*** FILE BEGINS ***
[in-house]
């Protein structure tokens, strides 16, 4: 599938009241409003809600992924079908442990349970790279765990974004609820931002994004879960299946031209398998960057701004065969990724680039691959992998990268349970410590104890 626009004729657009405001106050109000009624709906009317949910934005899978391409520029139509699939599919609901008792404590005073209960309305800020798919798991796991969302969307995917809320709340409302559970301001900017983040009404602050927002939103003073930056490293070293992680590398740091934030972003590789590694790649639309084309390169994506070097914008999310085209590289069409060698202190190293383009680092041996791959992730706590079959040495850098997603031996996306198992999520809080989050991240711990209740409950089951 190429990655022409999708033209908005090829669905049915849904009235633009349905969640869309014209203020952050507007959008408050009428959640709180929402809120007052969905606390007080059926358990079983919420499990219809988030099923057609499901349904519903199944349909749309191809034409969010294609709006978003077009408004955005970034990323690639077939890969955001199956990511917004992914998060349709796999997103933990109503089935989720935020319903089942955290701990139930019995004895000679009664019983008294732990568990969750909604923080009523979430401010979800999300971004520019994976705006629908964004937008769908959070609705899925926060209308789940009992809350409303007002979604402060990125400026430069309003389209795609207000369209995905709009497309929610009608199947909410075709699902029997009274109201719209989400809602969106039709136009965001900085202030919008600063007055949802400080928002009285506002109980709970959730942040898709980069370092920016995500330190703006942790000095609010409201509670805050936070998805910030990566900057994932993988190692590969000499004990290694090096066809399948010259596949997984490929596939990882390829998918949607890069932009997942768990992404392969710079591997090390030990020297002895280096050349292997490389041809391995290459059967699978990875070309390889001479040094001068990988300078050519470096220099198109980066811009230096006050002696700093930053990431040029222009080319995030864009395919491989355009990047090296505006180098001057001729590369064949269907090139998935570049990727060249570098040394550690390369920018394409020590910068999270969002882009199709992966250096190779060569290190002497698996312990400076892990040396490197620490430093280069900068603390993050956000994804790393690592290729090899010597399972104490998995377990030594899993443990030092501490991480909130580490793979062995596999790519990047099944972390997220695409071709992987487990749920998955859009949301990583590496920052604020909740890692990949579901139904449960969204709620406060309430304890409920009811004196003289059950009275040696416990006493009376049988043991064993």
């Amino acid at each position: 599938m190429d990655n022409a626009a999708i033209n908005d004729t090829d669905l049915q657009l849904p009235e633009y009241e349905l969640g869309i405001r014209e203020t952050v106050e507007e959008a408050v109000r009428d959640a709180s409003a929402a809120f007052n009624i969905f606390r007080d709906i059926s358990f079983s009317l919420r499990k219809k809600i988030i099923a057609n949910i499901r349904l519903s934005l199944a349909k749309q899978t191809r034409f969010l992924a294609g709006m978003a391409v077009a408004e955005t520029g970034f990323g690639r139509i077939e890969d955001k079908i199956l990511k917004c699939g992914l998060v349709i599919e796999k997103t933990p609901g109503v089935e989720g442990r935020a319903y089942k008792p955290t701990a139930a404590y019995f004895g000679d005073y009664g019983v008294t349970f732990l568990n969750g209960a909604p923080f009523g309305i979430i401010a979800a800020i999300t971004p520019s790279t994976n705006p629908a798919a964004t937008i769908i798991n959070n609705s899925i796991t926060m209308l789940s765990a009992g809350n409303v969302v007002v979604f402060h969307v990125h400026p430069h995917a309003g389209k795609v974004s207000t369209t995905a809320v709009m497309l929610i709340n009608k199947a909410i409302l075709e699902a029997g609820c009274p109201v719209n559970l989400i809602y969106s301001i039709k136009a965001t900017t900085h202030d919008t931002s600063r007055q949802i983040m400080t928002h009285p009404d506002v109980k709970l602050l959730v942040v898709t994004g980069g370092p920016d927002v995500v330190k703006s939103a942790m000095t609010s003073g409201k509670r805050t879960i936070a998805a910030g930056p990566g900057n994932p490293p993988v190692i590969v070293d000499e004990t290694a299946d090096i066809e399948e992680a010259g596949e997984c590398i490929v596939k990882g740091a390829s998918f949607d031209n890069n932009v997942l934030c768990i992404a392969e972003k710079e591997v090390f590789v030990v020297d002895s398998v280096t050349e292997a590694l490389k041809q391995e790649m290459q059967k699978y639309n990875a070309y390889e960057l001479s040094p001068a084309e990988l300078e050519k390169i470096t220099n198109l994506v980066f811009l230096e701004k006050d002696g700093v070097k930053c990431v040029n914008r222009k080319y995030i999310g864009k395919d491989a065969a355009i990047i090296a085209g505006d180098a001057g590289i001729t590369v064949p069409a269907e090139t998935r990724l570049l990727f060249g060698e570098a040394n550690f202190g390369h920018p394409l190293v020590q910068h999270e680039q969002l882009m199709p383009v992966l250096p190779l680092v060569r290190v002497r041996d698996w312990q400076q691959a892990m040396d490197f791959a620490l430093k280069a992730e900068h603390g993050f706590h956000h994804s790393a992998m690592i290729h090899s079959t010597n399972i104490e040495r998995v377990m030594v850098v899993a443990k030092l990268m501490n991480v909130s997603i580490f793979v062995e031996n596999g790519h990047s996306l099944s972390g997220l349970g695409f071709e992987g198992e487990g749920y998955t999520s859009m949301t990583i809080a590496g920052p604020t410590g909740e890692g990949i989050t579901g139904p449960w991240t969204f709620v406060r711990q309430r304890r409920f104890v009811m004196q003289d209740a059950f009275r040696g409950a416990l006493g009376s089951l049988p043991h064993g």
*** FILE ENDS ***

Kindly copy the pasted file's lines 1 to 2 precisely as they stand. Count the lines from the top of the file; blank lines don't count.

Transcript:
[in-house]
């Protein structure tokens, strides 16, 4: 599938009241409003809600992924079908442990349970790279765990974004609820931002994004879960299946031209398998960057701004065969990724680039691959992998990268349970410590104890 626009004729657009405001106050109000009624709906009317949910934005899978391409520029139509699939599919609901008792404590005073209960309305800020798919798991796991969302969307995917809320709340409302559970301001900017983040009404602050927002939103003073930056490293070293992680590398740091934030972003590789590694790649639309084309390169994506070097914008999310085209590289069409060698202190190293383009680092041996791959992730706590079959040495850098997603031996996306198992999520809080989050991240711990209740409950089951 190429990655022409999708033209908005090829669905049915849904009235633009349905969640869309014209203020952050507007959008408050009428959640709180929402809120007052969905606390007080059926358990079983919420499990219809988030099923057609499901349904519903199944349909749309191809034409969010294609709006978003077009408004955005970034990323690639077939890969955001199956990511917004992914998060349709796999997103933990109503089935989720935020319903089942955290701990139930019995004895000679009664019983008294732990568990969750909604923080009523979430401010979800999300971004520019994976705006629908964004937008769908959070609705899925926060209308789940009992809350409303007002979604402060990125400026430069309003389209795609207000369209995905709009497309929610009608199947909410075709699902029997009274109201719209989400809602969106039709136009965001900085202030919008600063007055949802400080928002009285506002109980709970959730942040898709980069370092920016995500330190703006942790000095609010409201509670805050936070998805910030990566900057994932993988190692590969000499004990290694090096066809399948010259596949997984490929596939990882390829998918949607890069932009997942768990992404392969710079591997090390030990020297002895280096050349292997490389041809391995290459059967699978990875070309390889001479040094001068990988300078050519470096220099198109980066811009230096006050002696700093930053990431040029222009080319995030864009395919491989355009990047090296505006180098001057001729590369064949269907090139998935570049990727060249570098040394550690390369920018394409020590910068999270969002882009199709992966250096190779060569290190002497698996312990400076892990040396490197620490430093280069900068603390993050956000994804790393690592290729090899010597399972104490998995377990030594899993443990030092501490991480909130580490793979062995596999790519990047099944972390997220695409071709992987487990749920998955859009949301990583590496920052604020909740890692990949579901139904449960969204709620406060309430304890409920009811004196003289059950009275040696416990006493009376049988043991064993």